In a continuation of our series of micro-reviews, assistant editor Brandon Williams brought together a group of ardent readers to give their quick-hit impressions of recent novels which have won major awards from the literary world. Colson Whitehead’s The Nickel Boys, recently awarded the Pulitzer Prize, is our next selection.
Quick Book Summary (from the official blurb): “When Elwood Curtis, a Black boy growing up in 1960s Tallahassee, is unfairly sentenced to a juvenile reformatory called the Nickel Academy, he finds himself trapped in a grotesque chamber of horrors. Elwood’s only salvation is his friendship with fellow “delinquent” Turner, which deepens despite Turner’s conviction that Elwood is hopelessly naive, that the world is crooked, and that the only way to survive is to scheme and avoid trouble. As life at the Academy becomes ever more perilous, the tension between Elwood’s ideals and Turner’s skepticism leads to a decision whose repercussions will echo down the decades.”
The Nickel Boys by Colson Whitehead tells the story of Elwood, a young Black man who, in spite of doing everything right, is ordered to spend time at Nickel Academy due to a combination of bad luck and America’s racist justice system. Although The Nickel Boys mostly takes place during the 60s civil rights movement, it is relatable to current times, and serves as an important reminder that the justice system is a biased system, and places like Nickel Academy really did (and still could) exist.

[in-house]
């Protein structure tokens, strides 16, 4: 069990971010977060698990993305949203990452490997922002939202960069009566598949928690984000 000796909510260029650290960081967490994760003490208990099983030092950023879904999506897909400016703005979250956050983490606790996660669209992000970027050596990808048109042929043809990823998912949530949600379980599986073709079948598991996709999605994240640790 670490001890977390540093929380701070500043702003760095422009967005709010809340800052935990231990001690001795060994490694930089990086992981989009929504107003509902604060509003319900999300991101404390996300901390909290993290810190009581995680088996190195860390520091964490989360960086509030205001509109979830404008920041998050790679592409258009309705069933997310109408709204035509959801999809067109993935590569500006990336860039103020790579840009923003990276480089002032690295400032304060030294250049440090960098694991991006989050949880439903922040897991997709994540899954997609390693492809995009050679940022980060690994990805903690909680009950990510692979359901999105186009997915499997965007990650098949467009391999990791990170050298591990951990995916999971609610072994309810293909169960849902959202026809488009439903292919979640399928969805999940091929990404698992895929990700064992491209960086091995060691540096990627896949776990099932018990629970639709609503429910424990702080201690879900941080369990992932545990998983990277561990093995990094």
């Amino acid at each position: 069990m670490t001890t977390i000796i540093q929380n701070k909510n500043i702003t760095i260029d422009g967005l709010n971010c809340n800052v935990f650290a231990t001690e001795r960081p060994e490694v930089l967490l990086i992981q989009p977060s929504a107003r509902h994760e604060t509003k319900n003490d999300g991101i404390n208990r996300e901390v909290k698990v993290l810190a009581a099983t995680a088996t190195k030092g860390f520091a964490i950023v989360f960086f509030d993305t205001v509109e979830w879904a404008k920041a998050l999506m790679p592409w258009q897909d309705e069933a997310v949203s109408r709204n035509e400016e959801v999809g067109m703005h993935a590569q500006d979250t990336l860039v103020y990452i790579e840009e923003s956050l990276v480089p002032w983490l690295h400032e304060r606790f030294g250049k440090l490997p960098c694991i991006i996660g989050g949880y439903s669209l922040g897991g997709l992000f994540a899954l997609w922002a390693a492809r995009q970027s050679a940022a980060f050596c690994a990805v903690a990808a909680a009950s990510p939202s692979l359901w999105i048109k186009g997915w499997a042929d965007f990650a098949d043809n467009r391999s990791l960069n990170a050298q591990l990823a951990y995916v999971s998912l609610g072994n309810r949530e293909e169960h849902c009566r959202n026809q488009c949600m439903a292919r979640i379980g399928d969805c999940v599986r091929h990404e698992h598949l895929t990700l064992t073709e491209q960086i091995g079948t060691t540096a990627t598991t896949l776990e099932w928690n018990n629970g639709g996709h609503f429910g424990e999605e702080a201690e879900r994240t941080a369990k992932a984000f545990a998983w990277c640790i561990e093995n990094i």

Whitehead’s work is an ideal example of how to effectively characterize both major and minor characters. With over fifty characters introduced, Whitehead either gives the reader entire portions of their background, like Clayton Smith, a legendary Nickel student who escaped from the premises, or just enough detail to assume character traits, like the widow who happily watches Clayton Smith steal clothes off her clothesline. The idea of that many characters and characterizations sounds overbearing, and the argument could be made they’re not all necessarily needed, but Whitehead does it with ease and allows the reader to get to know every character who moves the story forward one way or another.
Starting in Part 3, the book uses the trendy format of switching between the main character’s past and present. The technique, though it slows down the storyline at first, ends up working well because Whitehead carefully releases plot details with a combination of recalled and withheld information. When the two timelines finally come together it leaves the reader shocked. Elwood is still a character the reader hopes succeeds, but after everything they’ve read about Elwood’s journey, he isn’t who they thought he was.